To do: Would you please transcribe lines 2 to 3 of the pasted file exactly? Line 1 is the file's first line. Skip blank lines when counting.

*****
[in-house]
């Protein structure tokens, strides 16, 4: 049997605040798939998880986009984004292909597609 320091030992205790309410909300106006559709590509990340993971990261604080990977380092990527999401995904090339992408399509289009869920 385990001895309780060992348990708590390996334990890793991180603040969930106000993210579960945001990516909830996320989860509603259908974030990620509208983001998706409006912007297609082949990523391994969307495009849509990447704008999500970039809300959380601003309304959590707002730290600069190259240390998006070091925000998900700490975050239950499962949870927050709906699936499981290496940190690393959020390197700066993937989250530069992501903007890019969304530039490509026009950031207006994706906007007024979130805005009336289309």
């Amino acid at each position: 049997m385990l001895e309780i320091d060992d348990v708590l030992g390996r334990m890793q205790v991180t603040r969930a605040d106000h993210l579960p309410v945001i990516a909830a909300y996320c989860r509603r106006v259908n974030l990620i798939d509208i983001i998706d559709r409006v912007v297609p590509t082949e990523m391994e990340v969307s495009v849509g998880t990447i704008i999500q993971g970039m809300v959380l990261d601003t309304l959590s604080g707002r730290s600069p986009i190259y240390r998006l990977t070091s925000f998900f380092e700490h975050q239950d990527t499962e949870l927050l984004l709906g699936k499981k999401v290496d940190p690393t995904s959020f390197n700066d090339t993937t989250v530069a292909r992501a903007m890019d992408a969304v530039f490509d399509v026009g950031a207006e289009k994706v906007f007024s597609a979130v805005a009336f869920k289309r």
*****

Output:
């Protein structure tokens, strides 16, 4: 049997605040798939998880986009984004292909597609 320091030992205790309410909300106006559709590509990340993971990261604080990977380092990527999401995904090339992408399509289009869920 385990001895309780060992348990708590390996334990890793991180603040969930106000993210579960945001990516909830996320989860509603259908974030990620509208983001998706409006912007297609082949990523391994969307495009849509990447704008999500970039809300959380601003309304959590707002730290600069190259240390998006070091925000998900700490975050239950499962949870927050709906699936499981290496940190690393959020390197700066993937989250530069992501903007890019969304530039490509026009950031207006994706906007007024979130805005009336289309």
């Amino acid at each position: 049997m385990l001895e309780i320091d060992d348990v708590l030992g390996r334990m890793q205790v991180t603040r969930a605040d106000h993210l579960p309410v945001i990516a909830a909300y996320c989860r509603r106006v259908n974030l990620i798939d509208i983001i998706d559709r409006v912007v297609p590509t082949e990523m391994e990340v969307s495009v849509g998880t990447i704008i999500q993971g970039m809300v959380l990261d601003t309304l959590s604080g707002r730290s600069p986009i190259y240390r998006l990977t070091s925000f998900f380092e700490h975050q239950d990527t499962e949870l927050l984004l709906g699936k499981k999401v290496d940190p690393t995904s959020f390197n700066d090339t993937t989250v530069a292909r992501a903007m890019d992408a969304v530039f490509d399509v026009g950031a207006e289009k994706v906007f007024s597609a979130v805005a009336f869920k289309r």